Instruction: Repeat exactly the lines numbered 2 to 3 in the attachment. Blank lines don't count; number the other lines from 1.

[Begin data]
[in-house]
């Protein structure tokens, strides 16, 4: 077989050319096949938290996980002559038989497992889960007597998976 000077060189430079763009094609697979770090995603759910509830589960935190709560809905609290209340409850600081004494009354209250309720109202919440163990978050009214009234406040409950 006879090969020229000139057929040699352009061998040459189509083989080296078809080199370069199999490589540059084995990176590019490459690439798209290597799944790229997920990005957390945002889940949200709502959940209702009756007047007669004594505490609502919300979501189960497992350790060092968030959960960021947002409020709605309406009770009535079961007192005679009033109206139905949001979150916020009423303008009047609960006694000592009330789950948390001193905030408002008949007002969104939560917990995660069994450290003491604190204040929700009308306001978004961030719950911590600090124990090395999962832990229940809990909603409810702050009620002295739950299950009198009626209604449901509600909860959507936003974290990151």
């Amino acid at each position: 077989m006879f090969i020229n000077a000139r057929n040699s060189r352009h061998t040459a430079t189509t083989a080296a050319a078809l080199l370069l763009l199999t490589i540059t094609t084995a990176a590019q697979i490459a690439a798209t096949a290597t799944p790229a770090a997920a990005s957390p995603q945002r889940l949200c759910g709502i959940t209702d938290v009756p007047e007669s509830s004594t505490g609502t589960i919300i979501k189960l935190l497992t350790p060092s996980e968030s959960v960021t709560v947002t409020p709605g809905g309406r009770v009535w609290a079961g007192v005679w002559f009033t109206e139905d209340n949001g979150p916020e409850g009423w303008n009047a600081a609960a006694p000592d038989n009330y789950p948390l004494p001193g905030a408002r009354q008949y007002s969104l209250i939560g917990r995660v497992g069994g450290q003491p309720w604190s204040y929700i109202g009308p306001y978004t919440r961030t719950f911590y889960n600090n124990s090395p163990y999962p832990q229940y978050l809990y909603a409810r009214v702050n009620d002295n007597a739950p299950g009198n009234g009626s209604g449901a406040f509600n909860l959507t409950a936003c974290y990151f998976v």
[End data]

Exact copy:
């Protein structure tokens, strides 16, 4: 077989050319096949938290996980002559038989497992889960007597998976 000077060189430079763009094609697979770090995603759910509830589960935190709560809905609290209340409850600081004494009354209250309720109202919440163990978050009214009234406040409950 006879090969020229000139057929040699352009061998040459189509083989080296078809080199370069199999490589540059084995990176590019490459690439798209290597799944790229997920990005957390945002889940949200709502959940209702009756007047007669004594505490609502919300979501189960497992350790060092968030959960960021947002409020709605309406009770009535079961007192005679009033109206139905949001979150916020009423303008009047609960006694000592009330789950948390001193905030408002008949007002969104939560917990995660069994450290003491604190204040929700009308306001978004961030719950911590600090124990090395999962832990229940809990909603409810702050009620002295739950299950009198009626209604449901509600909860959507936003974290990151």
């Amino acid at each position: 077989m006879f090969i020229n000077a000139r057929n040699s060189r352009h061998t040459a430079t189509t083989a080296a050319a078809l080199l370069l763009l199999t490589i540059t094609t084995a990176a590019q697979i490459a690439a798209t096949a290597t799944p790229a770090a997920a990005s957390p995603q945002r889940l949200c759910g709502i959940t209702d938290v009756p007047e007669s509830s004594t505490g609502t589960i919300i979501k189960l935190l497992t350790p060092s996980e968030s959960v960021t709560v947002t409020p709605g809905g309406r009770v009535w609290a079961g007192v005679w002559f009033t109206e139905d209340n949001g979150p916020e409850g009423w303008n009047a600081a609960a006694p000592d038989n009330y789950p948390l004494p001193g905030a408002r009354q008949y007002s969104l209250i939560g917990r995660v497992g069994g450290q003491p309720w604190s204040y929700i109202g009308p306001y978004t919440r961030t719950f911590y889960n600090n124990s090395p163990y999962p832990q229940y978050l809990y909603a409810r009214v702050n009620d002295n007597a739950p299950g009198n009234g009626s209604g449901a406040f509600n909860l959507t409950a936003c974290y990151f998976v």